This is an expanded version of a comment I posted earlier this week on the hpschd-l. Anyone who wants to get into historical harpsichord tuning and never come out again ought to search the archives of that list. There’s several lifetimes worth of tuning wisdom and tuning folly to be found. In this post, I discuss one randomly picked topic from tuning lore: the so-called inharmonicity of strings and what to do with it.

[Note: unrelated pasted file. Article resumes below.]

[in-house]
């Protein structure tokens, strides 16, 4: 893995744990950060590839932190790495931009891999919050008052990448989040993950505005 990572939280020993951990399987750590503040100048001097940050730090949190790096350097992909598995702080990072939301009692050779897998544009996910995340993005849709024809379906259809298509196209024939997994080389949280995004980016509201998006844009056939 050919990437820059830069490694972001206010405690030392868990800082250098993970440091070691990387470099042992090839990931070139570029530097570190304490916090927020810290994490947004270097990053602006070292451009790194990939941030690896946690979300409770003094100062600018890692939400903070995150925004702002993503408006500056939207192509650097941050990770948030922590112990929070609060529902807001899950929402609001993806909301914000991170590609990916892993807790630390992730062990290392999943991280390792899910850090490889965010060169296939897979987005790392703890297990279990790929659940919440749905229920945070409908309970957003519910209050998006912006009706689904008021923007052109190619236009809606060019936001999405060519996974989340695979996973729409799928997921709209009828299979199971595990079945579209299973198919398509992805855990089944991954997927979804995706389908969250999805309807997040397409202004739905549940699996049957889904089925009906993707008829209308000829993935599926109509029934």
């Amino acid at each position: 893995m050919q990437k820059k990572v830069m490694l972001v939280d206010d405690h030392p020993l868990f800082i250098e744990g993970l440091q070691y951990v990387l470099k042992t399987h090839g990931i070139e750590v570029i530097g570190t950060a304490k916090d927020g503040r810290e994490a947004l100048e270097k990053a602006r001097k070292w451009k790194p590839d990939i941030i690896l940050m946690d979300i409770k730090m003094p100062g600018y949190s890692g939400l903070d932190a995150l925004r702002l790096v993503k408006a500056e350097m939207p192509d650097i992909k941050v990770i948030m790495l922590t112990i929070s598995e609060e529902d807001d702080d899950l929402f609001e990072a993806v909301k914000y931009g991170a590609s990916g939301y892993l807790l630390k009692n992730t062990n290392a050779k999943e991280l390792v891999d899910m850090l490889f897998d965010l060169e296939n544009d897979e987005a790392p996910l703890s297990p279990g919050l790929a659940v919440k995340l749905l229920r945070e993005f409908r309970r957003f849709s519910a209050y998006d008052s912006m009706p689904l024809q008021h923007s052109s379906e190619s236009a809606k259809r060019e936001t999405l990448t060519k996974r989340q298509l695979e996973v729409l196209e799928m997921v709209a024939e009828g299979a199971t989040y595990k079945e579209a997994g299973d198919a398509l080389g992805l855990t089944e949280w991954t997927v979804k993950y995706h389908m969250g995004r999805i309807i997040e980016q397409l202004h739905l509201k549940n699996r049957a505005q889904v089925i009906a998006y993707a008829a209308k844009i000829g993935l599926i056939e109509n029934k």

A very short popularized version of the theory says that in stiff or thick (or both) strings the partials are out of tune; thick, stiff strings act acoustically as a rod. Imagine a 1950s staircase and its iron handrails. The rods that attach them to the ground say (when one tried harping on them, which one wasn’t supposed to do) plink/plank/plaing/plunk/plong, but mostly “ploink”; the “oi” factor in this ploink indicates that something – in terms of a pure sound – isn’t as it ought to be. When tuning very thick foreshortened bass strings or the treble strings in a modern piano, we are facing palpable manifestations of this inharmonicity. Even in the strings of early keyboard instruments there is theoretically some inharmonicity. This wisdom works wonders for the fantasy of some insiders. (more…)